Isaiah 52:13–53:12. The Servant and the Cross. Pt. II.

Key Notes: Weakness. Substitution. Wrath of God. The cross lifts Him up. Summary of 4 Servant poems.

There are scandals in this Gospel of the Old Testament that begin the section.
•The Servant is weak, injured, defaced--and therefore He must be bad. People who are beautiful, strong, and healthy are good. We attribute goodness (unwisely) to Marilyn Monroe, Elizabeth Taylor, Hugh Grant and Tom Kruse because they have beautiful faces. Many will be astonished at Him (52:14), and He will be rejected. 53:3

*Nietzsche (d.1900) said
"What is more harmful than any vice is active sympathy for the ill-constituted and weak---Christianity."
It " has taken the side of everything weak, base, ill-constituted", "a religion of pity." (The Cross of Christ; JRW Stott; IVP;’86; p.43).
*Moslems find suggestions here for murder, suicide, and human sacrifice. Any one of these would be scandal enough. But they are convinced that Jesus was not killed at all but that either Judas or Simon of Cyrene took his place. (Stott; p.41)
*The idea of substitution, the innocent for the guilty, is widely resisted. The Koran says "no soul shall bear another's burden". "If a laden soul cries out for help, not even a near relation shall share its burden." (Stott; p.41) (Note the contradiction of finding a human substitute for Jesus' crucifixion but saying no one shall share another's burden.)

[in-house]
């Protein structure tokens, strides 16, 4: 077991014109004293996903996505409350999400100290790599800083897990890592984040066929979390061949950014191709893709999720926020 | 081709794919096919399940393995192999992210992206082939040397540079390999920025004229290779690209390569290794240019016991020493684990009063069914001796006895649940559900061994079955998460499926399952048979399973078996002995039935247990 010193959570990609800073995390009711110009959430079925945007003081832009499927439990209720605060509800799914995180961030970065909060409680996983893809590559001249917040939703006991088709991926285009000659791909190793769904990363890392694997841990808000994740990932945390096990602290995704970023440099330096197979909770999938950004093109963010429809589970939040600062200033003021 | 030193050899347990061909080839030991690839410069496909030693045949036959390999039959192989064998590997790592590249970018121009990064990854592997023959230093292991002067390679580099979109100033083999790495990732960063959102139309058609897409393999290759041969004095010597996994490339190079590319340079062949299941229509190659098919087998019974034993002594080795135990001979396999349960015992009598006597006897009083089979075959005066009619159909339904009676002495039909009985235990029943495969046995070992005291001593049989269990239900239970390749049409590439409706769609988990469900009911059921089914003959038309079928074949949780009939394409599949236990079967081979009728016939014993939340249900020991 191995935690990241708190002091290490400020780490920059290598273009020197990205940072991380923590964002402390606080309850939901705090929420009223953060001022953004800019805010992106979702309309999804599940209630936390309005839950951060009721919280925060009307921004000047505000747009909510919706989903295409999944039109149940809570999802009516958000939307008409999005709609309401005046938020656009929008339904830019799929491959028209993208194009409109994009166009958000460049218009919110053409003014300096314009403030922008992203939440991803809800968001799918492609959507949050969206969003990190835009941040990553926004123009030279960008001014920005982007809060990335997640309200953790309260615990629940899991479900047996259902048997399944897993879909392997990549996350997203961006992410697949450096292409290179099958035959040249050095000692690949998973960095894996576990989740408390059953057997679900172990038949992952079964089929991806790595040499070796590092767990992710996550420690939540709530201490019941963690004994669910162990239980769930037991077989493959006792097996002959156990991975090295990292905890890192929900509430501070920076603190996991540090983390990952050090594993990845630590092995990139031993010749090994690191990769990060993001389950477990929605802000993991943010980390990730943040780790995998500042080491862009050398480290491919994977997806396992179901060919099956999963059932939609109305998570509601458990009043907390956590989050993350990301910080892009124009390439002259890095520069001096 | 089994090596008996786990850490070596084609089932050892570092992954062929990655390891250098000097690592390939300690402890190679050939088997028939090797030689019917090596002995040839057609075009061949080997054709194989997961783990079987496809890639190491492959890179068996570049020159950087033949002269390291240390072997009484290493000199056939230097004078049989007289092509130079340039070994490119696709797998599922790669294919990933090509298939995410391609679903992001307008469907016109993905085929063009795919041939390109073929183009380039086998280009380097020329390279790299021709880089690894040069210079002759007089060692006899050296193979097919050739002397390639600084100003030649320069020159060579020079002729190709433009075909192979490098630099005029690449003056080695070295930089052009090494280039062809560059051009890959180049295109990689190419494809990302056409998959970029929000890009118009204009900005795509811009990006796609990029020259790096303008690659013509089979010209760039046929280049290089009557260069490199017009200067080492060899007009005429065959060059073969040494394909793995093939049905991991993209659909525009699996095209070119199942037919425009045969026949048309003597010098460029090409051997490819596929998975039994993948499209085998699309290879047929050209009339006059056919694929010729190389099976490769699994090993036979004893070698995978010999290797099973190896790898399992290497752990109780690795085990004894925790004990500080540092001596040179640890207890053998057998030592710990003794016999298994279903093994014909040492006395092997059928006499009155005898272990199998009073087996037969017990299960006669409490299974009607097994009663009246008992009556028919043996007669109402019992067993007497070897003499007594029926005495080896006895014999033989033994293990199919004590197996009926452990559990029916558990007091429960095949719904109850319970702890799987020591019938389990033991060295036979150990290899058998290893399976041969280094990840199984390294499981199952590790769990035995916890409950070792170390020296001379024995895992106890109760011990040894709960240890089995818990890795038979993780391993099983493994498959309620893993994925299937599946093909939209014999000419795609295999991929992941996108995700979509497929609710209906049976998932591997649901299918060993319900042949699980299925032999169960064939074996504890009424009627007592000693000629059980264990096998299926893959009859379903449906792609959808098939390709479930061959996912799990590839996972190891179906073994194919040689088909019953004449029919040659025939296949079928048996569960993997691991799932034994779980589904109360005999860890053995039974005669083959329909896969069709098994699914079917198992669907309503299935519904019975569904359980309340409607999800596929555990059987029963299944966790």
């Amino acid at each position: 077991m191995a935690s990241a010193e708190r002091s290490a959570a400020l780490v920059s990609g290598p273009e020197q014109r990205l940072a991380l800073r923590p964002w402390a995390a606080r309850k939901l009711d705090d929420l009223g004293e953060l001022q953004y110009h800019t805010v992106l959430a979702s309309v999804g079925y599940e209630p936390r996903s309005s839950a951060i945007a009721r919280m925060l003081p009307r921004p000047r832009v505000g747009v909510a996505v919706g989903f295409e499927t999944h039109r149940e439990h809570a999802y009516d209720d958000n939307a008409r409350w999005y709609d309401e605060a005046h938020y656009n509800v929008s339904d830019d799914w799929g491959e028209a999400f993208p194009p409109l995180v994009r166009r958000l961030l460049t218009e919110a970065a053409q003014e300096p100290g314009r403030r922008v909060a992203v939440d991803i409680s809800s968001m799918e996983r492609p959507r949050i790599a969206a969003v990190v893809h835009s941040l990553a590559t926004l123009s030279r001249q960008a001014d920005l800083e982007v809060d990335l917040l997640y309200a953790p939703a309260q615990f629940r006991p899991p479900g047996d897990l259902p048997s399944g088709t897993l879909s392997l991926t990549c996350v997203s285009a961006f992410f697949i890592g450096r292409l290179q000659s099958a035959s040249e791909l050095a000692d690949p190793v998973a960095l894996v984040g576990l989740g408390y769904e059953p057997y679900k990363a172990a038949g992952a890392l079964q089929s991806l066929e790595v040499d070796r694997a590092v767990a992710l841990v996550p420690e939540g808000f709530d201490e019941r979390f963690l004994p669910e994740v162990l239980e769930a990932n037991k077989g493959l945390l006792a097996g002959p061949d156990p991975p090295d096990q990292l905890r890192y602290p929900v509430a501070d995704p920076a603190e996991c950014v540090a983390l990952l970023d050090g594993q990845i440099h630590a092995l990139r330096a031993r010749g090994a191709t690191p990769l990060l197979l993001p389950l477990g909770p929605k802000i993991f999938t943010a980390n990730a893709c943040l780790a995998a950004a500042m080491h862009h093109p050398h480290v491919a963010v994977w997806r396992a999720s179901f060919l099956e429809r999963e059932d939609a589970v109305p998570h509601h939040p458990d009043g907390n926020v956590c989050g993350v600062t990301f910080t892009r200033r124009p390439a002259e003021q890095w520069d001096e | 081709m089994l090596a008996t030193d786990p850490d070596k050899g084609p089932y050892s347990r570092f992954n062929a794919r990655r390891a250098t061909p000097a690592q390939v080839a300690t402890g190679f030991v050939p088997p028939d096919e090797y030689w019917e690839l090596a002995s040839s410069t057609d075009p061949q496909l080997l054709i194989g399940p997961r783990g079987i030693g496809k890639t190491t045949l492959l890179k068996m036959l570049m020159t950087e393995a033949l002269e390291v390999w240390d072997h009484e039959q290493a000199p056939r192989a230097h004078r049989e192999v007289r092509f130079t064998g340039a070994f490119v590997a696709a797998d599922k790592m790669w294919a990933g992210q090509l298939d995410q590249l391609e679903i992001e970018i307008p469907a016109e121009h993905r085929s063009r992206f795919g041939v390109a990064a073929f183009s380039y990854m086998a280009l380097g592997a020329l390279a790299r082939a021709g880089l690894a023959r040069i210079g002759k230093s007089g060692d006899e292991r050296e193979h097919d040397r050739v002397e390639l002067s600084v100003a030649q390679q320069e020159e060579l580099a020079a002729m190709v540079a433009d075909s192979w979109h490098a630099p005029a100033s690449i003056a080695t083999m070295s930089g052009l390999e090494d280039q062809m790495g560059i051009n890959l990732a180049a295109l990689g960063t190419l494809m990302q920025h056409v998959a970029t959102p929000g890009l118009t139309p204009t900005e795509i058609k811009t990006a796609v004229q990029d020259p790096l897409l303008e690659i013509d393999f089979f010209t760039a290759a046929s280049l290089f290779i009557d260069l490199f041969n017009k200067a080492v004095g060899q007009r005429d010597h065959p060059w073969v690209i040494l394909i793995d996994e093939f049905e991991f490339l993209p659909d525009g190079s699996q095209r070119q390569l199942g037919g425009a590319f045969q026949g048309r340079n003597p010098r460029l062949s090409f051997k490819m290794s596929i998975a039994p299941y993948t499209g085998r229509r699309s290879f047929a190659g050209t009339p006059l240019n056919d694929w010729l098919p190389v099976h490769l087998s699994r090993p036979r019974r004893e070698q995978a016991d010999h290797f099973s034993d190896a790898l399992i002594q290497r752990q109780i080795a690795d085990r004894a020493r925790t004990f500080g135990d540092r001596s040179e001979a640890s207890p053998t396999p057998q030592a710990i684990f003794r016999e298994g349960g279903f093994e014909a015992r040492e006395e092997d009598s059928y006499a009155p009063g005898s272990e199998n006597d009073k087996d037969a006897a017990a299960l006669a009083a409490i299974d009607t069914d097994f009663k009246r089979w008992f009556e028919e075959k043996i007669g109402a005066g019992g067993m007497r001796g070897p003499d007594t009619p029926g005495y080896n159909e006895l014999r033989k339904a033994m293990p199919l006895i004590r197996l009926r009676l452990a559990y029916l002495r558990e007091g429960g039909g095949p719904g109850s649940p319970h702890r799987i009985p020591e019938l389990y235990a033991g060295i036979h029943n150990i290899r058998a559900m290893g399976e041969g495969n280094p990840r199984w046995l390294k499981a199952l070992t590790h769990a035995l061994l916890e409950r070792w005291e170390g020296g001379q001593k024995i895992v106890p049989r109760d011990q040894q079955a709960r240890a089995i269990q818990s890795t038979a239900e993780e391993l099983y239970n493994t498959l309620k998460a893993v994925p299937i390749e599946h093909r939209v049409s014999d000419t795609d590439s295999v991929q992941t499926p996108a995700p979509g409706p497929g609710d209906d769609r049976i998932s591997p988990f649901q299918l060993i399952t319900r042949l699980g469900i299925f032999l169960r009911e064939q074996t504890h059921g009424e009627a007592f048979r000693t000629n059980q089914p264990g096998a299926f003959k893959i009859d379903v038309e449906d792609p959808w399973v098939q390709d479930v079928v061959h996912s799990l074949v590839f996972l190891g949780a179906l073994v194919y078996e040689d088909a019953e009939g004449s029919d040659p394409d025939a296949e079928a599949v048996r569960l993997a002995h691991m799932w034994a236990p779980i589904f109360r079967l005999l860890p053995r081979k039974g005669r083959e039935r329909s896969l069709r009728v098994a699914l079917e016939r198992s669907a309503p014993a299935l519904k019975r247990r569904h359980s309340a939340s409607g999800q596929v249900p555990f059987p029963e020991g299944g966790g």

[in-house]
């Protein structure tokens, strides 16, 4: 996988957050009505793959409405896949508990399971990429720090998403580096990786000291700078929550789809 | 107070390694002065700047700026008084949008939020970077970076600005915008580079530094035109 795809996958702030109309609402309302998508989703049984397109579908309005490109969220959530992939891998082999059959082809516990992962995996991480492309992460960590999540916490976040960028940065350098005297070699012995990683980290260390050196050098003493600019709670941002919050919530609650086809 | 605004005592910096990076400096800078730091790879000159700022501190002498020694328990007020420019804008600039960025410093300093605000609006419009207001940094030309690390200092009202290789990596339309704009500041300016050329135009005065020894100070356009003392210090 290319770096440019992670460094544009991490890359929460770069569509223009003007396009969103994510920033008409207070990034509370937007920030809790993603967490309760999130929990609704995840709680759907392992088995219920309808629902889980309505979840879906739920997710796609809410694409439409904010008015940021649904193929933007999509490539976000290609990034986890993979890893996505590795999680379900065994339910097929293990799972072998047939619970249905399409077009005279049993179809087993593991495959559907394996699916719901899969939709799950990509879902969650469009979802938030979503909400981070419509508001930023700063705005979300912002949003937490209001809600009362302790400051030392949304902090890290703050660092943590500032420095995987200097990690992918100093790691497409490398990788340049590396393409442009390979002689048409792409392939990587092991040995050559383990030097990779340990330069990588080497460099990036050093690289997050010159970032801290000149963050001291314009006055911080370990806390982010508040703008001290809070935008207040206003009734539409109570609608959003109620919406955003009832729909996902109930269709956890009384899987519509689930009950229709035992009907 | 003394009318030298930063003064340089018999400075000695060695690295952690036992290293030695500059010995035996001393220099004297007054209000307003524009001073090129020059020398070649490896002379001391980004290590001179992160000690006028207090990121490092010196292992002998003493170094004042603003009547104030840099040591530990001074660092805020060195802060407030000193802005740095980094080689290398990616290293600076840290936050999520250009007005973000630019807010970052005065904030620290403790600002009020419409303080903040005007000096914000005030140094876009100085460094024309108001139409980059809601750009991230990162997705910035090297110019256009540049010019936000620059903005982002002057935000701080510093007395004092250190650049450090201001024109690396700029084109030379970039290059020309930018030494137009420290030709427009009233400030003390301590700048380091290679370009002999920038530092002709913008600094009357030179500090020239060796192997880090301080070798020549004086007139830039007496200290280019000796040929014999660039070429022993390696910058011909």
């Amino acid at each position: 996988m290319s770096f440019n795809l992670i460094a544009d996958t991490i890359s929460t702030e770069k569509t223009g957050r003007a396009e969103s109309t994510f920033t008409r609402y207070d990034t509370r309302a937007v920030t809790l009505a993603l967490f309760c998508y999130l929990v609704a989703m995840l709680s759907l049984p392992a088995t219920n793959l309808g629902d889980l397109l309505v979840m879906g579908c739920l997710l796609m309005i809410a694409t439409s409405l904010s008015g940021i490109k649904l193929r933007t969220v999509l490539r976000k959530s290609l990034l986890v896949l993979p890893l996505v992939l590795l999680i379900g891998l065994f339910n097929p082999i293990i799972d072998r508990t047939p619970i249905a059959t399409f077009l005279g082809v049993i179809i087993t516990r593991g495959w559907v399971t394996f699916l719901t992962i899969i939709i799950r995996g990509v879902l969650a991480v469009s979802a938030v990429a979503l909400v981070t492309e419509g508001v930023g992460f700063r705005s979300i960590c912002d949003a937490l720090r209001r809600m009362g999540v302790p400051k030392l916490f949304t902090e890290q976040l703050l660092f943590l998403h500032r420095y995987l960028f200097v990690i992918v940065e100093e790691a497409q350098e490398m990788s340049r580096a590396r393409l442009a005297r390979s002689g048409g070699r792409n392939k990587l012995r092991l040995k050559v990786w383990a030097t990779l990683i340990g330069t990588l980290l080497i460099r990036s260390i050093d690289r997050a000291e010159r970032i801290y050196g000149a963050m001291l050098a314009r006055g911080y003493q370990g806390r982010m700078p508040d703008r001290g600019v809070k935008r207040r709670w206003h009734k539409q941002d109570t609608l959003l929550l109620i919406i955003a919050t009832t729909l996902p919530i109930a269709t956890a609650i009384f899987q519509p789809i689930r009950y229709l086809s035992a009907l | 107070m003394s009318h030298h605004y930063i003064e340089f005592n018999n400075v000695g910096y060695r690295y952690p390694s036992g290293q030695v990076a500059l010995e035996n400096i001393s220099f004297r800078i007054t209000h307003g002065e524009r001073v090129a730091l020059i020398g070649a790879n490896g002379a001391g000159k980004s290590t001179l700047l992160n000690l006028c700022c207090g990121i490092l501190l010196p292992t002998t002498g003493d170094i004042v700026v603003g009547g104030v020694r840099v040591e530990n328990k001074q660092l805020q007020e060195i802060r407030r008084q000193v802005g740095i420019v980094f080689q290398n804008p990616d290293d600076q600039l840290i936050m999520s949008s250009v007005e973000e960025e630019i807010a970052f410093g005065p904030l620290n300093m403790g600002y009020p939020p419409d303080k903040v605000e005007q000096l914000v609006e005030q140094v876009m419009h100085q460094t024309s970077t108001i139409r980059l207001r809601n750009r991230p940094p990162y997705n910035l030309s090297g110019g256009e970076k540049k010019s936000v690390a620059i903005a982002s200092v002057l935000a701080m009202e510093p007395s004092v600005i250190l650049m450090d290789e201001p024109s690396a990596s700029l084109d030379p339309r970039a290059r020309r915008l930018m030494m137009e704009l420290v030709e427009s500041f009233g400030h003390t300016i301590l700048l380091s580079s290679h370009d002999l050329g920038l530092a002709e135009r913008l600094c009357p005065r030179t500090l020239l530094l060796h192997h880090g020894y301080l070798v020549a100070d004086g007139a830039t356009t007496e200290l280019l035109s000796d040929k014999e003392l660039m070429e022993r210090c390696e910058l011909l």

But the central truth of substitution is taught in Isa.53 with great force. How is substitution accomplished? In OT sin offerings, the hand of the sinner was laid on the head of an innocent animal (Lev.4:4, 15, 24, 29) before the animal was killed. Atonement is made and sin is forgiven. On the Day of Atonement, the high priest "shall lay both his hands upon the head of the live goat and confess over him all the iniquities of the people Israel...and he shall put them upon the head of the goat." (Lev.16:21) It is a transfer of sin from the sinner onto the head of the innocent.

In order for the concept of salvation to be complete, we need also to find the theme of propitiation--the offering of a gift to God to take away wrath. The wrath of God has been rejected by many moderns as incompatible with a loving God but it is clearly taught in Scripture.
First, we find severe physical punishment in the text:
53:4 "stricken, smitten by God and afflicted."
53:5 "pierced", "crushed", "chastisement", "stripes"
53:10 "bruised"

Second, we look for evidence of the wrath of God elsewhere.
 Jerusalem has been handed the cup of the wrath of God. Isa.51:17–23).
"...the wrath of God is revealed from Heaven against all ungodliness...." (Rom.1:18)
"…storing up wrath for yourself on the day of wrath...." (Rom.2:5)
"for those who are factious and do not obey the truth, but obey wickedness, there will be wrath and fury." (Rom.2:8)

Third, we find Jesus saving us from the wrath of God by taking the punishment on Himself.
"But He was wounded for our transgressions, He was bruised for our iniquities; upon Him was the chastisement that made us whole...and the Lord has laid on Him the iniquity of us all."
"Since therefore we are now justified by his blood, much more shall we be saved by Him from the wrath of God." (Rom.5:9)

Why does God not simply forgive, as we are supposed to forgive?
He is all-powerful and can do whatever He wishes.
Didn't the Prodigal Son's Father, for example, forgive him unconditionally?